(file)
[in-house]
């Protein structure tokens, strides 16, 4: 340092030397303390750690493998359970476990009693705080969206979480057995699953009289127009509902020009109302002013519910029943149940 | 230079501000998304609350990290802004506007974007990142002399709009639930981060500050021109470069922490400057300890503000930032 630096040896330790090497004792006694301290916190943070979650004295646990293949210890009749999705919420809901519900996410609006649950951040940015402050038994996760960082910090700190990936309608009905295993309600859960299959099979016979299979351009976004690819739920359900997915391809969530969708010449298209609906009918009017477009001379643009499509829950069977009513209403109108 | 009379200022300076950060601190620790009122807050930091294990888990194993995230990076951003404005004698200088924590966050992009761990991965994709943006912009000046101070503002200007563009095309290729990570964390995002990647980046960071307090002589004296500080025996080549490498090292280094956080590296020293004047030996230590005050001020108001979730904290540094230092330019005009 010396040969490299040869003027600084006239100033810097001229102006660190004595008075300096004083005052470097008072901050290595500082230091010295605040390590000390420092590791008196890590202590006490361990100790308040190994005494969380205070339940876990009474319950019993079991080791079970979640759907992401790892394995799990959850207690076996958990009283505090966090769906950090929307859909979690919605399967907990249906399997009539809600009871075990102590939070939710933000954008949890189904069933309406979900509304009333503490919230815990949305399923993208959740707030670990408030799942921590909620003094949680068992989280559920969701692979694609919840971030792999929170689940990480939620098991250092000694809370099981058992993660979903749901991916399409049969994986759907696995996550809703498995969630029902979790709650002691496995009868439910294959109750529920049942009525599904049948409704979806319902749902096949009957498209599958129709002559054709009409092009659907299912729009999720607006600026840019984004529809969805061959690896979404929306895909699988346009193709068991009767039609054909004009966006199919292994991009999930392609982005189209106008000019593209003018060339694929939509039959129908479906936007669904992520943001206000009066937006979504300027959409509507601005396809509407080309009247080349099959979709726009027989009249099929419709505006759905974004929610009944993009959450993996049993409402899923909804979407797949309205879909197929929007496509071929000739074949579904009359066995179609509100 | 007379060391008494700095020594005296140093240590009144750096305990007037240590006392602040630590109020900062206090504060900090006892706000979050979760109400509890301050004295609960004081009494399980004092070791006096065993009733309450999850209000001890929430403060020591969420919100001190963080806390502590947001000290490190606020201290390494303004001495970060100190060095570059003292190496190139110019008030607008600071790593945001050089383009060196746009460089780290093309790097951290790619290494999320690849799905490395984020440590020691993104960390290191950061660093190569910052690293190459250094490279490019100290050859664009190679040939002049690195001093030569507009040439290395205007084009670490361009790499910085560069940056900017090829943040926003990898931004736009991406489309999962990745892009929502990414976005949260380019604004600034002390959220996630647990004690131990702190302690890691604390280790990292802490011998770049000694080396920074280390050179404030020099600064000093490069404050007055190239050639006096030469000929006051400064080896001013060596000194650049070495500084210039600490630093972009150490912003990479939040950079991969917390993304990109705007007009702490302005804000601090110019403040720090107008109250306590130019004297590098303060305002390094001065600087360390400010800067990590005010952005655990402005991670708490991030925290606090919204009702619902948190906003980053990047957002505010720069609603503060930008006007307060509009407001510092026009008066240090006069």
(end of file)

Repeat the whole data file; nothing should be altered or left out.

[in-house]
């Protein structure tokens, strides 16, 4: 340092030397303390750690493998359970476990009693705080969206979480057995699953009289127009509902020009109302002013519910029943149940 | 230079501000998304609350990290802004506007974007990142002399709009639930981060500050021109470069922490400057300890503000930032 630096040896330790090497004792006694301290916190943070979650004295646990293949210890009749999705919420809901519900996410609006649950951040940015402050038994996760960082910090700190990936309608009905295993309600859960299959099979016979299979351009976004690819739920359900997915391809969530969708010449298209609906009918009017477009001379643009499509829950069977009513209403109108 | 009379200022300076950060601190620790009122807050930091294990888990194993995230990076951003404005004698200088924590966050992009761990991965994709943006912009000046101070503002200007563009095309290729990570964390995002990647980046960071307090002589004296500080025996080549490498090292280094956080590296020293004047030996230590005050001020108001979730904290540094230092330019005009 010396040969490299040869003027600084006239100033810097001229102006660190004595008075300096004083005052470097008072901050290595500082230091010295605040390590000390420092590791008196890590202590006490361990100790308040190994005494969380205070339940876990009474319950019993079991080791079970979640759907992401790892394995799990959850207690076996958990009283505090966090769906950090929307859909979690919605399967907990249906399997009539809600009871075990102590939070939710933000954008949890189904069933309406979900509304009333503490919230815990949305399923993208959740707030670990408030799942921590909620003094949680068992989280559920969701692979694609919840971030792999929170689940990480939620098991250092000694809370099981058992993660979903749901991916399409049969994986759907696995996550809703498995969630029902979790709650002691496995009868439910294959109750529920049942009525599904049948409704979806319902749902096949009957498209599958129709002559054709009409092009659907299912729009999720607006600026840019984004529809969805061959690896979404929306895909699988346009193709068991009767039609054909004009966006199919292994991009999930392609982005189209106008000019593209003018060339694929939509039959129908479906936007669904992520943001206000009066937006979504300027959409509507601005396809509407080309009247080349099959979709726009027989009249099929419709505006759905974004929610009944993009959450993996049993409402899923909804979407797949309205879909197929929007496509071929000739074949579904009359066995179609509100 | 007379060391008494700095020594005296140093240590009144750096305990007037240590006392602040630590109020900062206090504060900090006892706000979050979760109400509890301050004295609960004081009494399980004092070791006096065993009733309450999850209000001890929430403060020591969420919100001190963080806390502590947001000290490190606020201290390494303004001495970060100190060095570059003292190496190139110019008030607008600071790593945001050089383009060196746009460089780290093309790097951290790619290494999320690849799905490395984020440590020691993104960390290191950061660093190569910052690293190459250094490279490019100290050859664009190679040939002049690195001093030569507009040439290395205007084009670490361009790499910085560069940056900017090829943040926003990898931004736009991406489309999962990745892009929502990414976005949260380019604004600034002390959220996630647990004690131990702190302690890691604390280790990292802490011998770049000694080396920074280390050179404030020099600064000093490069404050007055190239050639006096030469000929006051400064080896001013060596000194650049070495500084210039600490630093972009150490912003990479939040950079991969917390993304990109705007007009702490302005804000601090110019403040720090107008109250306590130019004297590098303060305002390094001065600087360390400010800067990590005010952005655990402005991670708490991030925290606090919204009702619902948190906003980053990047957002505010720069609603503060930008006007307060509009407001510092026009008066240090006069």